Precautions and Warnings With Oxymetazoline Nasal Spray

Educating yourself on precautions and warnings with oxymetazoline nasal spray before using the medication can help ensure a successful treatment process. For example, using the nasal spray for longer than three days could cause your congestion to become worse. Also, you may not be able to safely use it if you have certain medical conditions, such as diabetes, glaucoma, or heart disease.

What Should I Tell My Healthcare Provider Before Taking Oxymetazoline Nasal Spray?

You should talk with your healthcare provider prior to taking oxymetazoline nasal spray (Afrin®, Nostrilla®, Sudafed OM™, and many others) if you have:
Also, let your healthcare provider know if you are:
  • Pregnant or thinking of becoming pregnant
  • Breastfeeding.
Make sure to tell your healthcare provider about any other medications you are taking, including prescription and non-prescription medicines, vitamins, and herbal supplements.

Specific Oxymetazoline Nasal Spray Warnings and Precautions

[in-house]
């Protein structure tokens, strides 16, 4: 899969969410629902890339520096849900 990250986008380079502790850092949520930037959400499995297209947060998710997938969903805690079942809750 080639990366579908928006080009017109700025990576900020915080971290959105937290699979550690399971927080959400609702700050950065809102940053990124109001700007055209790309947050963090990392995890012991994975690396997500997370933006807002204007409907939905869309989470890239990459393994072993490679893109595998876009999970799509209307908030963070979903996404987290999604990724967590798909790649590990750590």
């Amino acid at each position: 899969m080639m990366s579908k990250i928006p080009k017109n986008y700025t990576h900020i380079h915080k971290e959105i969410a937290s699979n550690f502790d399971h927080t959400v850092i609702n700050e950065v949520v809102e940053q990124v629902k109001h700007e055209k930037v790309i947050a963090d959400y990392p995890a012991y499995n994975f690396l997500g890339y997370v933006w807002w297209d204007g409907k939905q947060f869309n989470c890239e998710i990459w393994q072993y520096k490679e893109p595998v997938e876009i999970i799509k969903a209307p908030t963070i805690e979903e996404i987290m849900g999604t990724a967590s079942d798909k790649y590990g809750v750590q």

Some warnings and precautions to be aware of prior to using oxymetazoline nasal spray include the following:
  • Oxymetazoline nasal spray can cause problems in people with glaucoma, an enlarged prostate, diabetes, hyperthyroidism, uncontrolled high blood pressure, or heart disease. If you have one of these conditions, do not use this medication without first checking with your healthcare provider.
  • Do not use oxymetazoline nasal spray more than directed or for longer than three days at a time. Rebound congestion (a worsening of congestion due to the medication) could occur (see Afrin Addiction for more information).
  • Oxymetazoline nasal spray could potentially interact with other medications (see Drug Interactions With Oxymetazoline Nasal Spray).
  • Do not tip your head back when using the nasal spray, as this increases the chance of it running down your throat, which may increase the absorption of the medication into the bloodstream and might increase the risk of side effects of oxymetazoline nasal spray.
  • Do not share your the nasal spray with anyone else, as this could spread an infection.
  • Oxymetazoline nasal spray is considered a pregnancy Category C medication. This means that it might not be safe for use during pregnancy, although the full risks are not currently known (see Oxymetazoline Nasal Spray and Pregnancy).
  • It is unknown if oxymetazoline nasal spray passes through breast milk. Therefore, if you are breastfeeding, make sure to talk with your healthcare provider before using this drug (see Oxymetazoline Nasal Spray and Breastfeeding).
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